As a descendant of the story’s detective George Engler, Joe Engler discussed the value of having a strong family history in San Francisco. Brendan Hallinan, grandson of Vincent Hallinan (Frank Egan’s attorney), also confirmed the significance and empowerment that may ensue with having one’s lineage rooted in the city.
For Hallinan, he said he was impressed with how Adachi was able to make his grandfather’s story much more accessible to the general public, and felt that the book was an excellent perspective that contributed to the richness of his family and his grandfather’s story.
One of the ways in which Jeff was able to make the story so captivating was by formulating the story by piecing together the myriad of newspaper articles and witness reports at the time, he said.
For Megan Cassidy, a crime reporter with the San Francisco Chronicle, it was a surprise to discover the extensive amount of daily coverage the case was given. Cassidy compared the coverage to the present day, saying, “Even today, with some of the biggest cases we wouldn’t have gavel to gavel coverage.”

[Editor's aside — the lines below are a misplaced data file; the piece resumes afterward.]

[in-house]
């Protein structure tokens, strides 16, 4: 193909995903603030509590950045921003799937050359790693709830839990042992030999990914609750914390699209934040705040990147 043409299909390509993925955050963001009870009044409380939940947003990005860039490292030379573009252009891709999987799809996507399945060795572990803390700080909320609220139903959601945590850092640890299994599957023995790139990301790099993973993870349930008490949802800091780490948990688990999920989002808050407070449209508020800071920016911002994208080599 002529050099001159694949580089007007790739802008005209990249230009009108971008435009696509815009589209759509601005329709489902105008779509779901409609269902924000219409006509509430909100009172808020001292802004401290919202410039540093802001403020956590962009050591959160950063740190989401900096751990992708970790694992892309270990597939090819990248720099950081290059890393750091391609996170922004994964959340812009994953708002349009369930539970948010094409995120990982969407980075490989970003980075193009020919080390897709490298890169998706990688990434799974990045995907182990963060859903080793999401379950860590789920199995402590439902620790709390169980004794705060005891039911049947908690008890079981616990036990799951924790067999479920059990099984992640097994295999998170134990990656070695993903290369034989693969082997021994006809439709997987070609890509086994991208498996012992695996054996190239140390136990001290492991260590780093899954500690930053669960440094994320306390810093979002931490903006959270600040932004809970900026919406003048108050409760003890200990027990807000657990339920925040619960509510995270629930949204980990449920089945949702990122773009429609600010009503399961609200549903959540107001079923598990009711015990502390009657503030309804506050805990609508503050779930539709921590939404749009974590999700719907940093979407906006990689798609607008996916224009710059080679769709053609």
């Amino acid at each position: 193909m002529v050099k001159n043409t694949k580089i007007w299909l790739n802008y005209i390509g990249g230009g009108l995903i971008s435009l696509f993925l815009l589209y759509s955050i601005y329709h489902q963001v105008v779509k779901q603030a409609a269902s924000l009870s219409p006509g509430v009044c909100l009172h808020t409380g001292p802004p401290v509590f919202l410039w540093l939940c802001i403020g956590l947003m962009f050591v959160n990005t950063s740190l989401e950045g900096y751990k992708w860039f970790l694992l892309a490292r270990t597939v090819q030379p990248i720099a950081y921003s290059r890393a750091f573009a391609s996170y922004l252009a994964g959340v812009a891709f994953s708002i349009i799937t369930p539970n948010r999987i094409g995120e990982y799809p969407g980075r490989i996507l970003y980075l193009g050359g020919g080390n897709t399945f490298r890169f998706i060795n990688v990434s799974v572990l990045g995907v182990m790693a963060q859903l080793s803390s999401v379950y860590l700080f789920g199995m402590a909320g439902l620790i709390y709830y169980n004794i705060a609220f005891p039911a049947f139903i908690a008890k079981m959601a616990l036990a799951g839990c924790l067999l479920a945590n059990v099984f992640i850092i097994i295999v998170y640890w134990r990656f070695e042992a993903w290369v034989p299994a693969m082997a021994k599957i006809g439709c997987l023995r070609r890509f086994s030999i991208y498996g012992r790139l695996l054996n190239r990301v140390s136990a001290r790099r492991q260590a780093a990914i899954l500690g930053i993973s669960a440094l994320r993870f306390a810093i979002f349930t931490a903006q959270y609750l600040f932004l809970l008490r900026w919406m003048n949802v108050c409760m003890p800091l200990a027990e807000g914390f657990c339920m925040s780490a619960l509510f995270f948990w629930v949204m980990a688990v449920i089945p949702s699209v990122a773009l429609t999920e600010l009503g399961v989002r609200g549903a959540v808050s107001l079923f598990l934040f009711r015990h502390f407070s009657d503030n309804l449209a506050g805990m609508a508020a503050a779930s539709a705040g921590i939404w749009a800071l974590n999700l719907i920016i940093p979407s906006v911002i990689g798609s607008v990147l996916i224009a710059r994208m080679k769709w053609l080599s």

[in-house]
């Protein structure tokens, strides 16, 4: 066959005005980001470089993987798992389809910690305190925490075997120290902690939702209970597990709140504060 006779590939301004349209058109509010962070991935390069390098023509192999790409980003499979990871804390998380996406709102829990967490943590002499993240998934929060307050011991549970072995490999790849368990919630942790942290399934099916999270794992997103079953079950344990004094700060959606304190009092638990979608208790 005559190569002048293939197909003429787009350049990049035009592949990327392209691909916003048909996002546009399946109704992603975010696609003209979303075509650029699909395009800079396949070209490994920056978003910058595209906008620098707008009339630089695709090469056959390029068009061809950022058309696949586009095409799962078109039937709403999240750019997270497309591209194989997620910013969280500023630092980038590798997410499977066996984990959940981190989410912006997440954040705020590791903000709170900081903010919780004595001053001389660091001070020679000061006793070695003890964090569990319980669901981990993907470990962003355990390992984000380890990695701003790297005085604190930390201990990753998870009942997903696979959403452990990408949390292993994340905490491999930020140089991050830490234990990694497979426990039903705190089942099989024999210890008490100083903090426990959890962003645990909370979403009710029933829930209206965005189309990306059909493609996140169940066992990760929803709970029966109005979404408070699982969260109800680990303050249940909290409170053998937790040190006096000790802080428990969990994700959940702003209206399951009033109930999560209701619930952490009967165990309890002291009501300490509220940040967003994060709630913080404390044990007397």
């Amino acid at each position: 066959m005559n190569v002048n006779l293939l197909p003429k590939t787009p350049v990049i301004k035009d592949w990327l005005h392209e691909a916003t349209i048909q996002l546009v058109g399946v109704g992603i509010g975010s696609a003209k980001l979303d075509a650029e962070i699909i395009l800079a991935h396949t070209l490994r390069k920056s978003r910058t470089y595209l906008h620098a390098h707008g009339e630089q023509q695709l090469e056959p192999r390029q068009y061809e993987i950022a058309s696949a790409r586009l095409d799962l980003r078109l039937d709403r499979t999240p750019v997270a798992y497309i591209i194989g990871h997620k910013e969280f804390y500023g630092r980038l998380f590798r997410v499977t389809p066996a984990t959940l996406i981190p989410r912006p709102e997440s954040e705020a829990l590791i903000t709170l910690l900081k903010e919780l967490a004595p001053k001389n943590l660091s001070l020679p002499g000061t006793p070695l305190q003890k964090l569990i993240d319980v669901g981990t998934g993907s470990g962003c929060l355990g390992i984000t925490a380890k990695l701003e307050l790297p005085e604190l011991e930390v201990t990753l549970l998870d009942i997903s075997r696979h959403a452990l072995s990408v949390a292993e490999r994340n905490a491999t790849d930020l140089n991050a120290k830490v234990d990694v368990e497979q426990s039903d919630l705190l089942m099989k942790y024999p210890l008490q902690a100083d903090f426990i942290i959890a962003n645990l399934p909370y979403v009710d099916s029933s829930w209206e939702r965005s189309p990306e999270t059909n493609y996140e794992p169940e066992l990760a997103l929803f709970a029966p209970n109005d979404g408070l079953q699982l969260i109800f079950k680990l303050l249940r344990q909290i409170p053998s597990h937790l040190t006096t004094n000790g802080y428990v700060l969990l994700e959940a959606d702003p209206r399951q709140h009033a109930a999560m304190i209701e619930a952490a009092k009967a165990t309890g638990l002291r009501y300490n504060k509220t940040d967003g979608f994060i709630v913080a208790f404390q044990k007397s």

Cassidy mentioned that another striking aspect of the 1930s media coverage was the much more “romanticized” view of journalistic writing. This included more exclamation points, was more editorialized, and would sometimes veer on the side of biased by today’s standards.
While this antiquated world of media coverage was exorbitant and perhaps too opinionated, it provided Adachi with the material he needed to construct a gripping story, she said.
According to those present Monday, Adachi’s legacy lives on as an accomplished public defender, advocate, storyteller, and friend. His work continues to inspire the public to view their world with a more nuanced perspective.
For more information about the book release or any other information about the 100th Anniversary of the San Francisco Public Defender’s Office, or the recently launched AdachiProject.com & WeAreDefender.com, contact Valerie Ibarra (Public Information Officer) at PUBDEF-MediaRelations@sfgov.org.